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The lack of serious study on how dangerous schools as institutions can be is a little surprising given that the matter was put squarely on the research agenda in persuasive fashion by Waller back in 1932. The lack of response to the possibilities opened up means that a vibrant research agenda still awaits construction. This book will stimulate debate on the matter from the historical perspective. It consists of fifteen chapters drawing on historical case studies from the United States, Canada, England, Ireland, Scotland, and Australia written by international scholars in the field. These chapters are helpfully grouped into three sections. The first section focuses on certain dangers to which pupils were exposed in the past and on certain dangerous practices which they promoted. The second section examines dangers to which teachers were exposed in the past along with dangerous practices which they themselves promoted. In the final and third section, the chapters explore the dangers to which teachers and students were exposed in the past at the university level. Throughout the book, the emphases range from dangers emanating from the institutions themselves and the patterns of relationships that developed in them, to what occurred due to particular ideologies and practices connected with sport, sex, religion, and science. Schools as Dangerous Places delivers a historical perspective of schools in a manner that is most unusual. This unique study helps us examine education through a very different lens.

Fashion For The People

RRP $295.99

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Marks & Spencer is an institution synonymous with quality, reliability, and customer care. But do we associate it with "fashion"? Drawing on previously unpublished company archives,Fashion for the People considers the company's contribution to British--and, since the 1970s, international--fashion. The author discusses how, from the 1920s, Marks & Spencer brought fashion to the high street, offering well-designed clothing at affordable prices. She examines the unique ways in which the company has democratized fashion, arguing that its pioneering role in the development of new fabrics, the employment of designers as consultants and its marketing and promotional strategies have changed the ways in which we understand and consume fashion. Marks & Spencer is not just a stalwart of the British high street. As this book shows, it has also brought fashion to the masses.

A Music Primer For Schools

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An excerpt from the beginning of the INTRODUCTION:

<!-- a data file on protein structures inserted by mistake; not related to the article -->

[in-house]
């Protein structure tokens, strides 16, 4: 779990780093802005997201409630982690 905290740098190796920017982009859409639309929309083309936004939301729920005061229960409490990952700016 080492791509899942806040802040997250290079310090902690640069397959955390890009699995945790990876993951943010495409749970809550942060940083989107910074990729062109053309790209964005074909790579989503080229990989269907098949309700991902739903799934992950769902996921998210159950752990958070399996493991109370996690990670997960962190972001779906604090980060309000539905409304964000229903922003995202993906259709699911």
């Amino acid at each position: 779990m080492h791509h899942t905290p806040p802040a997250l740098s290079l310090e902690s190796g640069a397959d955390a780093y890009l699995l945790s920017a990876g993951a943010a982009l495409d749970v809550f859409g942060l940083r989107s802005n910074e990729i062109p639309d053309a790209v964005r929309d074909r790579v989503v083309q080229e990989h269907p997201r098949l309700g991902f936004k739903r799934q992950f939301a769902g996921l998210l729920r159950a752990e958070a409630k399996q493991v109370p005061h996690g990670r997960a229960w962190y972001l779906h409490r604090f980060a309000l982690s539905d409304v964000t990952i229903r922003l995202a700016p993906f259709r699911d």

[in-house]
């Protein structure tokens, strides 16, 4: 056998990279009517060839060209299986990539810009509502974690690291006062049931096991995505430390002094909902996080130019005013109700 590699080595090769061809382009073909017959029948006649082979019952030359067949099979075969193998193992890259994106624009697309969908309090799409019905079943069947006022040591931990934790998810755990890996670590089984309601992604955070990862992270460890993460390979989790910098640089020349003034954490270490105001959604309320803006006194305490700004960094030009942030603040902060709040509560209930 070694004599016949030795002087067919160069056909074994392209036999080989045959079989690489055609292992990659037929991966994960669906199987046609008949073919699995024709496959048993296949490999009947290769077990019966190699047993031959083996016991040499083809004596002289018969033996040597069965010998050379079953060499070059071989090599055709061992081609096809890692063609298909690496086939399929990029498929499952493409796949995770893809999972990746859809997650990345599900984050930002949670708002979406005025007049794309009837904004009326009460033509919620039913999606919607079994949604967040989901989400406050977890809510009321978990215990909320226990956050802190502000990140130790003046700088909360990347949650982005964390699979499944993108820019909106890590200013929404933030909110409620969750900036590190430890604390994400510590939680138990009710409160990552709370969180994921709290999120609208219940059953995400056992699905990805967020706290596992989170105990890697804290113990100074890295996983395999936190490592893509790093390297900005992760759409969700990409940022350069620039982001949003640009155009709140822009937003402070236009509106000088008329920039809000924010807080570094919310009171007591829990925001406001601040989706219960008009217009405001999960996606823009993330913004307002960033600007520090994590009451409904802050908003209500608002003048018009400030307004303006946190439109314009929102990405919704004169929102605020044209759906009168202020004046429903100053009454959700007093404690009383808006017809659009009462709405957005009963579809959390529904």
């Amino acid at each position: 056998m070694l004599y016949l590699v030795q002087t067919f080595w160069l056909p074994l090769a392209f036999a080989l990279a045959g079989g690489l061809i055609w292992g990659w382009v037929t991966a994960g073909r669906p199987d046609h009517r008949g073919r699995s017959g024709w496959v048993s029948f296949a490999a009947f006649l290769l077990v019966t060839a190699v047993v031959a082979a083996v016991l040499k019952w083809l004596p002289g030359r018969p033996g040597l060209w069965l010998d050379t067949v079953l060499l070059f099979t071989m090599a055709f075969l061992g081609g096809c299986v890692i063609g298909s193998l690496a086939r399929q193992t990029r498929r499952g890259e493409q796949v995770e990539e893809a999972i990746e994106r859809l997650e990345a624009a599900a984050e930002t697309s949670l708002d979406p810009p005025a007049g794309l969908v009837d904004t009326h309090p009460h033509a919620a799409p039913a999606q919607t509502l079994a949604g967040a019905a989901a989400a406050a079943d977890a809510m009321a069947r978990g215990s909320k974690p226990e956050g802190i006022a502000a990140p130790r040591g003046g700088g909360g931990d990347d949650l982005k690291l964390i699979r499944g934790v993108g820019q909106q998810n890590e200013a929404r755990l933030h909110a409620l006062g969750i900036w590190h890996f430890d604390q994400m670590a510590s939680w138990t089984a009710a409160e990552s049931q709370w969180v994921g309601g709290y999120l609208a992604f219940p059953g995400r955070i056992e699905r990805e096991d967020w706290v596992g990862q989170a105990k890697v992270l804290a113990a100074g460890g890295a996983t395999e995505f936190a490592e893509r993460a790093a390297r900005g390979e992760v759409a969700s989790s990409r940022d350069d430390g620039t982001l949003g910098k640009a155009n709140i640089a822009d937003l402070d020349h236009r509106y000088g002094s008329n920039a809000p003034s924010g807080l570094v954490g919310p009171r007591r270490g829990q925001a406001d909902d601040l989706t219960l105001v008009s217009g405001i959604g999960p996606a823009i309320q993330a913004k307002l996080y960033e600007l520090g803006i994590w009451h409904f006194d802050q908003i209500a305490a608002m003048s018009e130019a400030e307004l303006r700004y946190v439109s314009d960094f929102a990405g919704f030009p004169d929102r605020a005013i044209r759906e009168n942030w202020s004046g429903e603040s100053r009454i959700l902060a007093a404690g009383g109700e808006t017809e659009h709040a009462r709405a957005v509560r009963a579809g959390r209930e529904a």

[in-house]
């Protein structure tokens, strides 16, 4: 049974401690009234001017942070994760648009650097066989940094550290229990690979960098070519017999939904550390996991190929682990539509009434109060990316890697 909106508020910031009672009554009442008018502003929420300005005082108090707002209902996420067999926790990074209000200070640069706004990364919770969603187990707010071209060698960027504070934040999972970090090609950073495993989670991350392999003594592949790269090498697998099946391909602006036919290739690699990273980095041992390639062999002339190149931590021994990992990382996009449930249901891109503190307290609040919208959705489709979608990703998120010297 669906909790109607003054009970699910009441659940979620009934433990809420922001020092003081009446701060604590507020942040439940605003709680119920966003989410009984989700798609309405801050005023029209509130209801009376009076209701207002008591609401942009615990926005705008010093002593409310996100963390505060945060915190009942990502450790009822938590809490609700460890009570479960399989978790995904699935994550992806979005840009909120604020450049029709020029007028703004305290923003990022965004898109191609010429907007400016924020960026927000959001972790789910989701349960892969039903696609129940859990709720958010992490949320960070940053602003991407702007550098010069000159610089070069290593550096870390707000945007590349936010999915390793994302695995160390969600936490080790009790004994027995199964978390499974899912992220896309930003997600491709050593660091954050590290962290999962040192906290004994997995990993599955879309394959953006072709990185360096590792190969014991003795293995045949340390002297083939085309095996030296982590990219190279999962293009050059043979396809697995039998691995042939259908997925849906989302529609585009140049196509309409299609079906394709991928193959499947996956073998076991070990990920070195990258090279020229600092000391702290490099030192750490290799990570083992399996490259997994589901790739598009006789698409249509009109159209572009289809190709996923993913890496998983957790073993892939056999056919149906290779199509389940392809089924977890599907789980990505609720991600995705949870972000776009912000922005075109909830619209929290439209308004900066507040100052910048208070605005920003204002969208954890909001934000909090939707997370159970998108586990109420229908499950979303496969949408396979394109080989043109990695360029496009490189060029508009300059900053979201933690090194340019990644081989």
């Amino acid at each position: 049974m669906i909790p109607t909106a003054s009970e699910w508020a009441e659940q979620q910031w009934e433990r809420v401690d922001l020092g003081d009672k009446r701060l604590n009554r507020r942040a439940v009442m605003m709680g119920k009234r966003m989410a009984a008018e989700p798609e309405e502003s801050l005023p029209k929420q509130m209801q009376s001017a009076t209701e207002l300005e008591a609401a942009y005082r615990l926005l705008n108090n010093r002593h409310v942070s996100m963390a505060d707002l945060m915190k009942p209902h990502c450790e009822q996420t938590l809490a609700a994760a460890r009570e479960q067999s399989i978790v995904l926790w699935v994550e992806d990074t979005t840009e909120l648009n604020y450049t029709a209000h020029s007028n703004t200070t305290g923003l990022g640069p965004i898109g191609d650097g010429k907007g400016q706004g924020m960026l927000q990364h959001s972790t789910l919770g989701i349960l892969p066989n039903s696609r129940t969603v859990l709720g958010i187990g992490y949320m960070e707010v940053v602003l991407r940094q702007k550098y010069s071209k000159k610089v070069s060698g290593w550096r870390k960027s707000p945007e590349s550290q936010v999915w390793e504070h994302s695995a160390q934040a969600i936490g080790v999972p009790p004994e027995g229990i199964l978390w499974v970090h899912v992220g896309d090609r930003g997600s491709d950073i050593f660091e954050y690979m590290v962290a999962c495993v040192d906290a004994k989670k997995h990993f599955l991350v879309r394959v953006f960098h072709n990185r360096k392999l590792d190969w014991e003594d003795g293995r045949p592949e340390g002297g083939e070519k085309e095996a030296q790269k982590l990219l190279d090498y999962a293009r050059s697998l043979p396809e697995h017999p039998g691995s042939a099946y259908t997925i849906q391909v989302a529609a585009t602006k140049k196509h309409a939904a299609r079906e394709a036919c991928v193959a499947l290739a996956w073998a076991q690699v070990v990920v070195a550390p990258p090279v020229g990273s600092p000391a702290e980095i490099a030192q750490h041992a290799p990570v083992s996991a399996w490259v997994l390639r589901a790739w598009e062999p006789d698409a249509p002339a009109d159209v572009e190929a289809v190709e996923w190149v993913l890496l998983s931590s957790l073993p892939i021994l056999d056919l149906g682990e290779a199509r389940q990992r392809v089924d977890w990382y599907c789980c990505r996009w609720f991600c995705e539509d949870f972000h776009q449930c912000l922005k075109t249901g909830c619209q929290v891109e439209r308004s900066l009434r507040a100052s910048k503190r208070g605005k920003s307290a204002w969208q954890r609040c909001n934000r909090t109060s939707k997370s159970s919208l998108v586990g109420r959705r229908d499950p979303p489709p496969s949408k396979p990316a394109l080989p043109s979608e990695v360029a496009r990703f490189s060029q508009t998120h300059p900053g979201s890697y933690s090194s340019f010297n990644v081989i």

1. Sound is the effect on the ear of a wavelike (undulatory) motion of an elastic medium, caused by the vibrations of an elastic body.

2. When the vibrations occur at regular intervals, and the waves are therefore of equal length, a musical sound is produced.

3. Musical sounds differ from each other (independently of their duration) in intensity, character, and pitch, - determined respectively by the extent, form, and frequency of the vibrations.

4. Intensity, which depends on the extent of the vibrations, regulates the loudness or softness of a sound.

5. Character, which is also called quality or complexion (French timbre, 'stamp'; German klangfarbe, 'sound-tint'), has already been aid to depend on the form of the vibrations. Difference in character enables us to distinguish between voices and instruments, different kinds of voices, and different kinds of instruments.

6. The human voice may be divided into two classes, each of which may again be subdivided, as follows:-

Female or high voices (including those of children of both sexes):-
a. Soprano or Treble, the highest;
b. Mezzo-soprano, the intermediate;
c. Contralto, the lowest.

Male or low voices : -
a. Alto or Countertenor, an exceptionally high voice;
b. Tenor, the highest ordinary voice;
c. Barytone, the intermediate;
d. Bass, the lowest.

The terms 'contralto,' 'alto,' and 'countertenor,' are used somewhat vaguely, all three being applied to voices of the same range. 'Contralto' is generally used of a female voice, 'countertenor' of a male, 'alto' being sometimes inaccurately applied to either.

The names of the voices are thus derived:-
a. Bass, Low Latin bassus, 'broad.'
b. Barytone, 'heavy,' 'deep,' 'a tone.'
c. Tenor, Latin teneo, 'I hold': so called because it formerly held the principal melody when sung by men. This was called canlus, or canto, when sung by boys or women.
d. Countertenor, Latin contra tenorem, answering to the tenor.
e. Alto, Latin altus, 'high.'
f. Contralto, Latin contra altum, answering to the alto.
g. Mezzo-soprano, Latin medius, 'middle,' and Low Latin superanus, 'high.'
h. Soprano, Low Latin superanus, 'high.'
i. Treble, Latin triplex, 'triple': so called, either as applied to the third (i. e. the highest) octave of the vocal register, or as being formerly the third (i.e. the highest) part in part-singing.

7. Musical Instruments may be divided into three classes:-
a. Stringed instruments;
b. Wind instruments;
c. Instruments of Percussion; ....


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Fashion Week Fashion Style Fashion Guide Fashion Mistake
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Fashionable Fabric Fashion Today Inspire Fashion